For a Palestinian, trivial things that we do as we go about our daily routine can have life-changing consequences.
“If I give a ride to a person from the West Bank, they’ll fine me and take away my car. There are people in jails whose only “crime” was to bring their wife or a journalist from the West Bank in their car,” says Jawad.
To stay in Israel, a Palestinian originating from the West Bank needs to carry a paper that lists the sites he can visit and the hours. For instance, a permit to receive treatment in hospital does not give him the right to visit his family in a house nearby. He can’t even buy some water in a local shop.
“As I was driving a journalist out of the settlement, I was arrested,” says Jawad.
He understands why the children’s center is a thorn in the side for the whole neighborhood.
“We keep the kids busy, so that they don’t mess around in the streets. We entertain them. We organize all sorts of events and competitions, we teach them singing and dancing. We set up camps. The kids write poems and learn to draw. That’s why they want us closed down,” says Jawad. The military have raided his center more than once.
There are no Palestinian institutions in Silwan or Jerusalem. No police or local councils – though according to the UN, East Jerusalem is a Palestinian autonomy. So the children’s center is the only Palestinian organization in the neighborhood.
The only thing that Palestinians in Jerusalem can do is brace themselves for persecution.
Jawad’s data confirms that the homes belonging to 65 percent of the Palestinians in Silwan are to be destroyed.
He says that the ground floors of all the buildings had been erected before 1967. They belong to Palestinians, but the owners are not allowed to fix or expand them. According to Jawad, there are no new homes in the neighborhood except those built by the settlers.
If you do not destroy the home upon receiving the order, you’ll have to pay a fine.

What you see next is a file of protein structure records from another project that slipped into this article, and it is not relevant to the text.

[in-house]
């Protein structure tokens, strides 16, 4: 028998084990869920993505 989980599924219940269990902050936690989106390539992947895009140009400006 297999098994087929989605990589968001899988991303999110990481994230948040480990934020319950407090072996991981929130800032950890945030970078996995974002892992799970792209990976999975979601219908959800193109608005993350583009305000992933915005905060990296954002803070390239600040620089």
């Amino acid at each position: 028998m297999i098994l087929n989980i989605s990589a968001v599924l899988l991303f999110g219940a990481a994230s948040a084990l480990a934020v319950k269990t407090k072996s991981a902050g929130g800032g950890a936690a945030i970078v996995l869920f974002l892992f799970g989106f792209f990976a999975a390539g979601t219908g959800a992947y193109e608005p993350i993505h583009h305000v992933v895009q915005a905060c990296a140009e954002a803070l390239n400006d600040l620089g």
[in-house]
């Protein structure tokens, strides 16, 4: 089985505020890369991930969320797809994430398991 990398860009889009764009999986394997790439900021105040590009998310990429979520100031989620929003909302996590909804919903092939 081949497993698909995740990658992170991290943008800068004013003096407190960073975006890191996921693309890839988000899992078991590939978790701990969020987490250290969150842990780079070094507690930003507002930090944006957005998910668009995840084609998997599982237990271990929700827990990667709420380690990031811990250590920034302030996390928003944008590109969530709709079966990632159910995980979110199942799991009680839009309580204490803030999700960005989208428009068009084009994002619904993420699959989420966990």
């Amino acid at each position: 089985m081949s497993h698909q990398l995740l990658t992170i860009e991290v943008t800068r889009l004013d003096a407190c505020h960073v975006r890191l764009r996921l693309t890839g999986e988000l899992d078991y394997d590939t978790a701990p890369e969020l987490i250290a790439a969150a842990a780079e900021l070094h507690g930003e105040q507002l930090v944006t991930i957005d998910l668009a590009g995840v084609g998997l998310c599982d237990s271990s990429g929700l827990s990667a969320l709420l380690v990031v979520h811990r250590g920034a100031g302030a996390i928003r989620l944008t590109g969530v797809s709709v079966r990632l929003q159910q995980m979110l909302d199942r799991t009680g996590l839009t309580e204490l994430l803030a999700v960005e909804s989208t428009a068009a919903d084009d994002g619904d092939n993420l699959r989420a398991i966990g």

“Two years ago, they sent me five orders to get my house knocked down,” says Jawad. For now, his house has not been destroyed yet. But sooner or later it will, because as a Palestinian, he cannot really challenge this decision in court.
Even after the fine has been paid, the military will still bulldoze the house.
In the area where the houses have been demolished archeologists are carrying out their digs and workers are building a historical park. You can see this through a hole in the fence. No Palestinian archeologists are allowed to join in.
In the Holy Land, archeology plays a most important role in politics, second only to the army. Israeli archeologists are looking for artifacts to prove their long-standing presence in Jerusalem, but so far to no avail.
Jawad Siam comes from Silwan, just like his 93-year-old great-grandfather. All of his family were born and raised in this place.
“But the settlers grabbed my mother’s house,” explains Jawad with an air of melancholy.
“My grandmother died in 1991. While the women were bathing her body, an Arab came in. He was carrying seven empty sheets – which is how many children she had – and asked the women to cover her body and put her fingerprints on each sheet instead of a signature. He said this would help to protect our property rights.”
“Why? Six of my grandmother’s children lived outside of Palestine. If I lost the property, I would be kicked out of the country forever. This is a provision of Israeli law. We, Palestinian residents of Jerusalem, are like temporary residents. This is our permanent status. If anyone loses the status of a temporary resident, then his or her property would be confiscated and handed over to the settlers. What makes things worse is that you can lose it due to so many reasons,” he said.
Since it was their neighbor, also a Palestinian, they thought they could trust him. But he turned out to be a fraudster. He sold the shares to Israelis, and in 1994 the settlers took over the house.
“We went to court and proved very quickly that the paper was a fake. But the settlers are still there. It’s a business, with hundreds of shell companies and funds. The judge calls the owner but it turns out he’s no longer the owner and that his share was re-sold many times. So, legally, the house belongs to us but it would take decades to get it back,” he explains.
Jawad lists many laws that apply to property rights.
“You must live in your house on a permanent basis, if you stay abroad for too long, the border guards might refuse entry, even if the papers are in order, if there are no debts or payments overdue.”
It later turned out the man sold each of the papers to Israeli settlers for $30,000.
“He was never seen here again. Maybe he now has a new identity. Well, that’s certainly possible with all the money he raked in.”
Jawad says it would be best to end on a positive note. He shows me a movie made by his center’s children. It’s a vibrant story, featuring rap songs by boys and verses by girls. While we watched it, Jawad explained when each of these children was arrested. None of them threw stones at the police or wore any weapons, or took part in politics.
It’s an uphill battle for Jerusalem’s Palestinians to remain in Jerusalem. It takes courage and political action. Jawad thinks it’s the norm.
“That’s what life is like for every Palestinian in Jerusalem,” he says.
The statements, views and opinions expressed in this column are solely those of the author and do not necessarily represent those of RT.